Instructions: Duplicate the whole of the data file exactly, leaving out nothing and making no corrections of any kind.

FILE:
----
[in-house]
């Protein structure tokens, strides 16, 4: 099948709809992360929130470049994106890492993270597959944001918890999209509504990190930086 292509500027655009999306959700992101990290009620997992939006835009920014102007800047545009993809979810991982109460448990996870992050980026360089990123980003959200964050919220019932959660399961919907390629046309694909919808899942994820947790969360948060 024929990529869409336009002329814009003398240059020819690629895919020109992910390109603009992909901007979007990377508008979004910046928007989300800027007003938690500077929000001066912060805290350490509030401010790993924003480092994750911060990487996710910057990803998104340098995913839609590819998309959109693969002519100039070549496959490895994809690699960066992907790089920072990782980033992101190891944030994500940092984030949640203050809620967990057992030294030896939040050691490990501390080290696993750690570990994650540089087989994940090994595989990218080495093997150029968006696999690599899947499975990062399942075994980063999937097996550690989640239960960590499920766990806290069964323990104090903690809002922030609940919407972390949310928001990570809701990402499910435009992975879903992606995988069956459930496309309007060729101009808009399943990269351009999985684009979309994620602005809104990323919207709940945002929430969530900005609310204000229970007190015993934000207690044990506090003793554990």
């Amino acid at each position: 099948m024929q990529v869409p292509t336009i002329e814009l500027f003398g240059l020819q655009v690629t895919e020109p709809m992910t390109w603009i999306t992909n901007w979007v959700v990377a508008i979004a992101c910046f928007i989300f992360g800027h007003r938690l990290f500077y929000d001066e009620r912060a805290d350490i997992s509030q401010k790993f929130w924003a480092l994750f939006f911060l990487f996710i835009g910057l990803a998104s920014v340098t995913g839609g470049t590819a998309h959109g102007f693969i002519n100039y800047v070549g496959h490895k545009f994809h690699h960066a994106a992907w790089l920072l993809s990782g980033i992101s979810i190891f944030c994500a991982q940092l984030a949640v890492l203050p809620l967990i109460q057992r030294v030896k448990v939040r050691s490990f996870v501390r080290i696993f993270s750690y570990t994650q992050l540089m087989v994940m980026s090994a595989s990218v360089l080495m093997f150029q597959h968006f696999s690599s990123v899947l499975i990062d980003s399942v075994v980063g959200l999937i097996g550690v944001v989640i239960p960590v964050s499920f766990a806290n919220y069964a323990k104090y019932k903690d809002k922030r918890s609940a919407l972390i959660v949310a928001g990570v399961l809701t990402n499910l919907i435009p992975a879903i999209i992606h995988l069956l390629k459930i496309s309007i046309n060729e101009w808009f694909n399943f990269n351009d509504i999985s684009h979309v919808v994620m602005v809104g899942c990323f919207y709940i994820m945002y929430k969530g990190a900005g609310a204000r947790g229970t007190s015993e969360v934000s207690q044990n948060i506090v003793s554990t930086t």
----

[in-house]
């Protein structure tokens, strides 16, 4: 099948709809992360929130470049994106890492993270597959944001918890999209509504990190930086 292509500027655009999306959700992101990290009620997992939006835009920014102007800047545009993809979810991982109460448990996870992050980026360089990123980003959200964050919220019932959660399961919907390629046309694909919808899942994820947790969360948060 024929990529869409336009002329814009003398240059020819690629895919020109992910390109603009992909901007979007990377508008979004910046928007989300800027007003938690500077929000001066912060805290350490509030401010790993924003480092994750911060990487996710910057990803998104340098995913839609590819998309959109693969002519100039070549496959490895994809690699960066992907790089920072990782980033992101190891944030994500940092984030949640203050809620967990057992030294030896939040050691490990501390080290696993750690570990994650540089087989994940090994595989990218080495093997150029968006696999690599899947499975990062399942075994980063999937097996550690989640239960960590499920766990806290069964323990104090903690809002922030609940919407972390949310928001990570809701990402499910435009992975879903992606995988069956459930496309309007060729101009808009399943990269351009999985684009979309994620602005809104990323919207709940945002929430969530900005609310204000229970007190015993934000207690044990506090003793554990």
């Amino acid at each position: 099948m024929q990529v869409p292509t336009i002329e814009l500027f003398g240059l020819q655009v690629t895919e020109p709809m992910t390109w603009i999306t992909n901007w979007v959700v990377a508008i979004a992101c910046f928007i989300f992360g800027h007003r938690l990290f500077y929000d001066e009620r912060a805290d350490i997992s509030q401010k790993f929130w924003a480092l994750f939006f911060l990487f996710i835009g910057l990803a998104s920014v340098t995913g839609g470049t590819a998309h959109g102007f693969i002519n100039y800047v070549g496959h490895k545009f994809h690699h960066a994106a992907w790089l920072l993809s990782g980033i992101s979810i190891f944030c994500a991982q940092l984030a949640v890492l203050p809620l967990i109460q057992r030294v030896k448990v939040r050691s490990f996870v501390r080290i696993f993270s750690y570990t994650q992050l540089m087989v994940m980026s090994a595989s990218v360089l080495m093997f150029q597959h968006f696999s690599s990123v899947l499975i990062d980003s399942v075994v980063g959200l999937i097996g550690v944001v989640i239960p960590v964050s499920f766990a806290n919220y069964a323990k104090y019932k903690d809002k922030r918890s609940a919407l972390i959660v949310a928001g990570v399961l809701t990402n499910l919907i435009p992975a879903i999209i992606h995988l069956l390629k459930i496309s309007i046309n060729e101009w808009f694909n399943f990269n351009d509504i999985s684009h979309v919808v994620m602005v809104g899942c990323f919207y709940i994820m945002y929430k969530g990190a900005g609310a204000r947790g229970t007190s015993e969360v934000s207690q044990n948060i506090v003793s554990t930086t």